Mehdi joined AlphaSights London in 2013 and is responsible for growth projects currently with a focus on global marketing, branding and communications.

As I picked up my copy of The Sunday Times last weekend, I was delighted to see AlphaSights appearing for the 3rd year running on the Virgin Fast Track 100, this time in 21st place, confirming our status as one of the UK’s fastest-growing firms. However, these types of accolades beg several questions. What’s behind a company’s growth? What does it really take? And most importantly, what does it mean for the people who work in a growth environment?

If you thumb through the pages of TechCrunch, Inc Magazine or indeed The Sunday Times, you’ll notice more and more column inches are dedicated to ‘unicorn startups’, each with mind boggling valuations. Creative license aside, these stories create the illusion that success for these companies was inevitable and their growth natural - like a tap that can be turned on, adjusted or switched off at will. You hear about concepts going from ideation to adoption “in real-time”, industry-wide “disruption” and the inexorable “crossing the chasm” as if it happened overnight. Airbnb ‘just makes sense’ and Uber is of course the natural successor to traditional taxi services in 300+ cities.

Novel ideas have their own disruptive quality. However, sweeping success, and indeed sustained growth, does not happen overnight. For example, if you were to plot the development of AlphaSights - or any growth company for that matter - using the data points available to you from The Sunday Times, you’d get something like this:

alt However, it probably feels more like this:

alt

It can be messy, confusing and complicated. Indeed, while financial performance may continue to increase (and long may that be the case), there are a few myths that must be debunked about working in a growth company.

1. Growth doesn’t happen by accident

Publications which glamourise entrepreneurship and small businesses have done a fantastic job in inspiring more start-ups than at any other point in business history, while creating jobs in the process. But success in this field, predominantly measured by revenue growth, is a product of the hard graft of the employees who work there. By the time success stories are presented to the media, it appears as though growth was a fait accompli, an inevitable result. But rather, it is the product of hard work, tough decisions and competing priorities; strategic and tactical, hiring and firing, operational and managerial, that either spark such growth - or do not.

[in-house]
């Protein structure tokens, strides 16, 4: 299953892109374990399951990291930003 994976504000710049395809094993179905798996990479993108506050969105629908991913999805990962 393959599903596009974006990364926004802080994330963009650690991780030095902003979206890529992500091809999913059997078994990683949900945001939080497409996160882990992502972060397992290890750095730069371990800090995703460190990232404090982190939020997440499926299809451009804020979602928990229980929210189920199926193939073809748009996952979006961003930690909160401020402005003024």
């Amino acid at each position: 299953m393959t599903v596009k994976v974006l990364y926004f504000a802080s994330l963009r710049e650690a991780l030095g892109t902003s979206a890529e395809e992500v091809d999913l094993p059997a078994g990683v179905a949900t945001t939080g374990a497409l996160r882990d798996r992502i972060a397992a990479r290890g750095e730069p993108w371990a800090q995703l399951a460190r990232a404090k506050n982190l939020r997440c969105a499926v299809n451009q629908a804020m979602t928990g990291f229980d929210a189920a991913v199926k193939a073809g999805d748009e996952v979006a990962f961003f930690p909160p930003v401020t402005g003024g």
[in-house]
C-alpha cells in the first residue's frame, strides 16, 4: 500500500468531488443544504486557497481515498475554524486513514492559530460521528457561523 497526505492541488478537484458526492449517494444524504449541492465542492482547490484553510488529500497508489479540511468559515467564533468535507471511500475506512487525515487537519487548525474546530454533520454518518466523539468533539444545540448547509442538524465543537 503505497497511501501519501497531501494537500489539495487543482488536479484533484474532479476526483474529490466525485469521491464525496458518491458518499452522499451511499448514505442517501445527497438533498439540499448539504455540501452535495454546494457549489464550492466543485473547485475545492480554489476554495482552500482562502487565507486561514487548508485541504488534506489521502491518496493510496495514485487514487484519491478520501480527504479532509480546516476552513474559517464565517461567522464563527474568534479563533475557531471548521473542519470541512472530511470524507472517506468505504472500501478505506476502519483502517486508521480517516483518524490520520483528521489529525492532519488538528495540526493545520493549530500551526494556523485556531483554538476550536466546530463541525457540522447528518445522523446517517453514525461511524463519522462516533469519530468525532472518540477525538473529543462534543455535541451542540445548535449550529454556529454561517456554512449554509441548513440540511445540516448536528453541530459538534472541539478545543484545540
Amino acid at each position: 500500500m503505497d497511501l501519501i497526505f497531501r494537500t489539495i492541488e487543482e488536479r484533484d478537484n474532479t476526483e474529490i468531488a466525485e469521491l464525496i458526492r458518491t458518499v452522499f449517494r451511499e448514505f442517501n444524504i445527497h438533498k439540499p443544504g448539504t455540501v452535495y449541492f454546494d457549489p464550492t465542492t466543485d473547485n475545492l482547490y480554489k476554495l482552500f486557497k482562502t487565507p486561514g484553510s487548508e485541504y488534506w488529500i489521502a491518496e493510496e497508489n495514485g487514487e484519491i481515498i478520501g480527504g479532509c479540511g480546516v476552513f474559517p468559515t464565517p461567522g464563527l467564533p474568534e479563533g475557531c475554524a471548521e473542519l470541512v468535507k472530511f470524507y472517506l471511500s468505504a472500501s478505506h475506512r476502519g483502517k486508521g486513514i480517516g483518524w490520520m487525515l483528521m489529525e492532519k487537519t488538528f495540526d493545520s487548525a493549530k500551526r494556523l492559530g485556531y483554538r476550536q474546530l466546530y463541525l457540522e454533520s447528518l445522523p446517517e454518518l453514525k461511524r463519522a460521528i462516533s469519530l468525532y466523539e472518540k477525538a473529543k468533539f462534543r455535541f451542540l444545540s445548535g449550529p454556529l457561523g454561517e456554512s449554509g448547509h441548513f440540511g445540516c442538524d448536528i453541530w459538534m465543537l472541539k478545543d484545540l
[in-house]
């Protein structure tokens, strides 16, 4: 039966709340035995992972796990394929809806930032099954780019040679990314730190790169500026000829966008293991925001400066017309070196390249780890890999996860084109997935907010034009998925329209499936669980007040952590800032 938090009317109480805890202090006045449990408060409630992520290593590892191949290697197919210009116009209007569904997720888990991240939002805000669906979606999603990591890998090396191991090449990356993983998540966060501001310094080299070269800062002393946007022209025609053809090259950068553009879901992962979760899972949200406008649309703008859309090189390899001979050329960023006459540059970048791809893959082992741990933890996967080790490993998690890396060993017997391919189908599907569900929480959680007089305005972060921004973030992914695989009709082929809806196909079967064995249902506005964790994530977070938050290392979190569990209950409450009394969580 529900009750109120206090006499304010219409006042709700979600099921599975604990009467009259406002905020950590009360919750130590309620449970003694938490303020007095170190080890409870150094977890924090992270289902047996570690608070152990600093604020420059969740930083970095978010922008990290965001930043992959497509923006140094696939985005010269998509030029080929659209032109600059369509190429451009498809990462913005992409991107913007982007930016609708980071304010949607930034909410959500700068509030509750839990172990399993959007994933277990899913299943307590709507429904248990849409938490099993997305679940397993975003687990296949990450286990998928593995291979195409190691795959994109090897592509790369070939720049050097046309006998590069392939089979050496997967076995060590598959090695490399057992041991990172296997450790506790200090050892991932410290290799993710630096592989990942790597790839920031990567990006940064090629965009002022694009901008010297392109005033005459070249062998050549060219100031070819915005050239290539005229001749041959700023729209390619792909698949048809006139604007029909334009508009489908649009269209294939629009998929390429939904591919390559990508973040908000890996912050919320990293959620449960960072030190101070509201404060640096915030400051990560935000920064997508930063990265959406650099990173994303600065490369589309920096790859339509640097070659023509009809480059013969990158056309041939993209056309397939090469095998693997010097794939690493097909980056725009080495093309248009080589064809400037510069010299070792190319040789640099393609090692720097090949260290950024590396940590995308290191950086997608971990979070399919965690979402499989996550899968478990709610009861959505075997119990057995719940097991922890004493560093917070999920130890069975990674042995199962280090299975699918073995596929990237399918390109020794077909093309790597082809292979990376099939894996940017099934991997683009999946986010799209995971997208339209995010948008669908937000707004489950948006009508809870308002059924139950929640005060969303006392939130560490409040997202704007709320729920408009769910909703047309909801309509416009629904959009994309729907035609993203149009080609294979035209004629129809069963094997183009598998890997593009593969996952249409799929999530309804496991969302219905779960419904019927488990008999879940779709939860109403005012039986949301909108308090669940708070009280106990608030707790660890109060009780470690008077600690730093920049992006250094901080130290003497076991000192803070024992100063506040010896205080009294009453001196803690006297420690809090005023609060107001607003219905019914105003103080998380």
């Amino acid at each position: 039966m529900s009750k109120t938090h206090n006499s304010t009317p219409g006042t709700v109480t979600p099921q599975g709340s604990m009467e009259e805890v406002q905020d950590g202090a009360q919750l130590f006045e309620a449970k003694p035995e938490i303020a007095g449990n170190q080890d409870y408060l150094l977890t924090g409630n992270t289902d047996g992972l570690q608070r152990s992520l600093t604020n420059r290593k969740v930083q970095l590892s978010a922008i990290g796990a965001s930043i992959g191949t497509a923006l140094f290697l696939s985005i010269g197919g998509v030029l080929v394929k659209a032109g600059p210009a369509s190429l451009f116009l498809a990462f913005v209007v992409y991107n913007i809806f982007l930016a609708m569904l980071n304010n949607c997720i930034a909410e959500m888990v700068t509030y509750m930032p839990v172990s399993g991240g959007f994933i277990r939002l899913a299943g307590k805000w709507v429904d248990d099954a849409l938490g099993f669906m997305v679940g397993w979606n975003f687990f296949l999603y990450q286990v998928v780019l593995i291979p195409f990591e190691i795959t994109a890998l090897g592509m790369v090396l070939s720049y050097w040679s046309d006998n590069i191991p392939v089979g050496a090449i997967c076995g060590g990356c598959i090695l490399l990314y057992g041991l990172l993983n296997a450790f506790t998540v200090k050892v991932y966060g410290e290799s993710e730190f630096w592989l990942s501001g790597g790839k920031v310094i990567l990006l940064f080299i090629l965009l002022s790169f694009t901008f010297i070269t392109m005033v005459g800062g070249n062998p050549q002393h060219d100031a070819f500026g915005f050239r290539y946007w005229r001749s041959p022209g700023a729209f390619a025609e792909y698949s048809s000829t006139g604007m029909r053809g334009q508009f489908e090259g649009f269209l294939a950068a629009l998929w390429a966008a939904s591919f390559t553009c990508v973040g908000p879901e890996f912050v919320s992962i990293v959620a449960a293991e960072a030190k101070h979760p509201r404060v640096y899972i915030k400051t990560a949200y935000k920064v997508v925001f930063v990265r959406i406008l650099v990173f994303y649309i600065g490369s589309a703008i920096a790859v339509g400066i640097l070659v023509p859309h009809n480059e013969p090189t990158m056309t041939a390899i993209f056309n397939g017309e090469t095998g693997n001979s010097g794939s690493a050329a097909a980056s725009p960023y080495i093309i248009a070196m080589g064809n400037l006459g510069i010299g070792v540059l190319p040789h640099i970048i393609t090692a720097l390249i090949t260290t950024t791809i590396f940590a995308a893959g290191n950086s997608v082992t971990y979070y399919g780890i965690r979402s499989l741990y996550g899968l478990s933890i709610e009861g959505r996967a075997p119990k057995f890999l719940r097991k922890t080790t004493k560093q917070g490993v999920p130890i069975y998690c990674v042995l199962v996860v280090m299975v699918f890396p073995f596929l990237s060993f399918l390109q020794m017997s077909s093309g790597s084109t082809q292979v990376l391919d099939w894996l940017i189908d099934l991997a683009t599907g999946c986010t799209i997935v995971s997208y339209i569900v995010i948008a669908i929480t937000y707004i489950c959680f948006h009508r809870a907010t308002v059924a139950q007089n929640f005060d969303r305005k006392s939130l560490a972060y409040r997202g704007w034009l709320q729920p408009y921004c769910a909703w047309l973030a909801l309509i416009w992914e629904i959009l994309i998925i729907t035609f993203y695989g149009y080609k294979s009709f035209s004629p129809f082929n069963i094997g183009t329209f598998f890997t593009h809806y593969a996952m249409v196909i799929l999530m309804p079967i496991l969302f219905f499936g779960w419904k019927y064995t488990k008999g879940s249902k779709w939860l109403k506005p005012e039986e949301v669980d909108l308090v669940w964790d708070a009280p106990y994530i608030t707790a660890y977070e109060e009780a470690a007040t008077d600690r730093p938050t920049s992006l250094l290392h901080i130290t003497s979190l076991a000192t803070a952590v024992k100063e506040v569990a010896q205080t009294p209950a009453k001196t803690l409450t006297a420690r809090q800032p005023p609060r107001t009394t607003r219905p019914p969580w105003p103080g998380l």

2. Different parts grow at different speeds

High-growth can and often does mean that the infrastructure of the firm is not yet equipped to operate at a larger scale. Sales growth is but one measure of a company’s success. While critical and essential for a nascent organisation, other areas often reflect work in progress. The operations unit might seem slick and well-organised, but technology might be under-resourced. Recruitment might be market-leading but customer service second-rate. This is something you will definitely run into and must accept if you choose to work in such an environment. But it also means that you will have the opportunity to learn from this growth, and that your contributions will make an impact, generally even outside your specific role.

3. Growth companies need the right kind of ambition

We receive thousands of applications per month but still run into issues hiring the right people. Why? Because many applicants are to us as moths are to a flame: candidates are attracted by the growth of the company, the bright lights and loud music. But ultimately, they are not in the right mindset to handle the challenges that come with ensuring a high-energy, results-oriented company continues to flourish. At AlphaSights, we often come to the conclusion that many candidates are not steely or tenacious enough to be one of the contributors to - rather than just a beneficiary of - stellar and consistent growth, year after year. The graph above has a lot zigs and zags, peaks and troughs; which has directly informed the inclusion of “adaptability”, a key attribute we look for in prospective employees.

Life in a growth company can be hairy, chaotic, and riddled with problems and challenges. And, on the other hand, there are many benefits to secure, stable and established places of work. Ultimately, it is up to the individual to select the environment that is right for them. But I don’t think I’m alone in thinking that for us at AlphaSights such instability can be inspiring, the numerous challenges come to represent opportunities, and our shortcomings are areas to improve. If you share that thinking, AlphaSights could be the place for you.